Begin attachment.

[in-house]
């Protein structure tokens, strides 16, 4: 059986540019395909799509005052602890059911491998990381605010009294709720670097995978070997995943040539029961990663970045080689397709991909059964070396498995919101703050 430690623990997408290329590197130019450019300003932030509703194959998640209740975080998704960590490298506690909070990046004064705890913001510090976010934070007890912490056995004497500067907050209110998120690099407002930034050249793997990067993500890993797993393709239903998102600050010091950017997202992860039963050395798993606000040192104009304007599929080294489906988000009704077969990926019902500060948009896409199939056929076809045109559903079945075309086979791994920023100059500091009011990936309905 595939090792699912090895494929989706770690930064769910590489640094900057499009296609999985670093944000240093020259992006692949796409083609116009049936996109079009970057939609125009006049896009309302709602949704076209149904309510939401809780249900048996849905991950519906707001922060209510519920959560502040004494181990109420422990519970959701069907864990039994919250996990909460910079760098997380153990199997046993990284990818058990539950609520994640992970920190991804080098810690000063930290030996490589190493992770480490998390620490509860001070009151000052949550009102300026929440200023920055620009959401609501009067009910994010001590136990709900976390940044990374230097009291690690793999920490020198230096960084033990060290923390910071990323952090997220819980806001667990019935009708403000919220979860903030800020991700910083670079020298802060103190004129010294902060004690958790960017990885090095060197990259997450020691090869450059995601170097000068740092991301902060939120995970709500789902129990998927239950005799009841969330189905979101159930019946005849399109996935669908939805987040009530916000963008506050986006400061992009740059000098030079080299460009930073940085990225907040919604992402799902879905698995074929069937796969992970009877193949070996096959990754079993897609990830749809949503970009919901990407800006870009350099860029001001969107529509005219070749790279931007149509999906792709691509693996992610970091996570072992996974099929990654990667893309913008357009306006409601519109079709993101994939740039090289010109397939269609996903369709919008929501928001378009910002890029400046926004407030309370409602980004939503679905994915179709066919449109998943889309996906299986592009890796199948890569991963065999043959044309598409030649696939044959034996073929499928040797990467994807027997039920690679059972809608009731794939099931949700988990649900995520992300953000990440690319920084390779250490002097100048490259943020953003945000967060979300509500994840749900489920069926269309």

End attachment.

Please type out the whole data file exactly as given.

[in-house]
């Protein structure tokens, strides 16, 4: 059986540019395909799509005052602890059911491998990381605010009294709720670097995978070997995943040539029961990663970045080689397709991909059964070396498995919101703050 430690623990997408290329590197130019450019300003932030509703194959998640209740975080998704960590490298506690909070990046004064705890913001510090976010934070007890912490056995004497500067907050209110998120690099407002930034050249793997990067993500890993797993393709239903998102600050010091950017997202992860039963050395798993606000040192104009304007599929080294489906988000009704077969990926019902500060948009896409199939056929076809045109559903079945075309086979791994920023100059500091009011990936309905 595939090792699912090895494929989706770690930064769910590489640094900057499009296609999985670093944000240093020259992006692949796409083609116009049936996109079009970057939609125009006049896009309302709602949704076209149904309510939401809780249900048996849905991950519906707001922060209510519920959560502040004494181990109420422990519970959701069907864990039994919250996990909460910079760098997380153990199997046993990284990818058990539950609520994640992970920190991804080098810690000063930290030996490589190493992770480490998390620490509860001070009151000052949550009102300026929440200023920055620009959401609501009067009910994010001590136990709900976390940044990374230097009291690690793999920490020198230096960084033990060290923390910071990323952090997220819980806001667990019935009708403000919220979860903030800020991700910083670079020298802060103190004129010294902060004690958790960017990885090095060197990259997450020691090869450059995601170097000068740092991301902060939120995970709500789902129990998927239950005799009841969330189905979101159930019946005849399109996935669908939805987040009530916000963008506050986006400061992009740059000098030079080299460009930073940085990225907040919604992402799902879905698995074929069937796969992970009877193949070996096959990754079993897609990830749809949503970009919901990407800006870009350099860029001001969107529509005219070749790279931007149509999906792709691509693996992610970091996570072992996974099929990654990667893309913008357009306006409601519109079709993101994939740039090289010109397939269609996903369709919008929501928001378009910002890029400046926004407030309370409602980004939503679905994915179709066919449109998943889309996906299986592009890796199948890569991963065999043959044309598409030649696939044959034996073929499928040797990467994807027997039920690679059972809608009731794939099931949700988990649900995520992300953000990440690319920084390779250490002097100048490259943020953003945000967060979300509500994840749900489920069926269309």